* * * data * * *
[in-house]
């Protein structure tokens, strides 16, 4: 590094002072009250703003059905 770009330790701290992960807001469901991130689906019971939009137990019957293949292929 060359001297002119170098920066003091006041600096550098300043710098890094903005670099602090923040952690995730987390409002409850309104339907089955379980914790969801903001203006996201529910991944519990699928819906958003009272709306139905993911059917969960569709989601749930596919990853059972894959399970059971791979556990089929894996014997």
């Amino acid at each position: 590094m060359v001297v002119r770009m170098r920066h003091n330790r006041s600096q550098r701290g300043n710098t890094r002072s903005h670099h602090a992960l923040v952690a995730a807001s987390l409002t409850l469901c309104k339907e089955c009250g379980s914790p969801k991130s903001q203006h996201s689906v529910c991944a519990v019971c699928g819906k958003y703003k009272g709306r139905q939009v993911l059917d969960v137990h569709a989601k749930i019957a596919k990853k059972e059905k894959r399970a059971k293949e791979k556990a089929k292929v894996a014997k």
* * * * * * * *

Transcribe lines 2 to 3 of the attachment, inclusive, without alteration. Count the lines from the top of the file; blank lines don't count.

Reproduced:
């Protein structure tokens, strides 16, 4: 590094002072009250703003059905 770009330790701290992960807001469901991130689906019971939009137990019957293949292929 060359001297002119170098920066003091006041600096550098300043710098890094903005670099602090923040952690995730987390409002409850309104339907089955379980914790969801903001203006996201529910991944519990699928819906958003009272709306139905993911059917969960569709989601749930596919990853059972894959399970059971791979556990089929894996014997």
């Amino acid at each position: 590094m060359v001297v002119r770009m170098r920066h003091n330790r006041s600096q550098r701290g300043n710098t890094r002072s903005h670099h602090a992960l923040v952690a995730a807001s987390l409002t409850l469901c309104k339907e089955c009250g379980s914790p969801k991130s903001q203006h996201s689906v529910c991944a519990v019971c699928g819906k958003y703003k009272g709306r139905q939009v993911l059917d969960v137990h569709a989601k749930i019957a596919k990853k059972e059905k894959r399970a059971k293949e791979k556990a089929k292929v894996a014997k």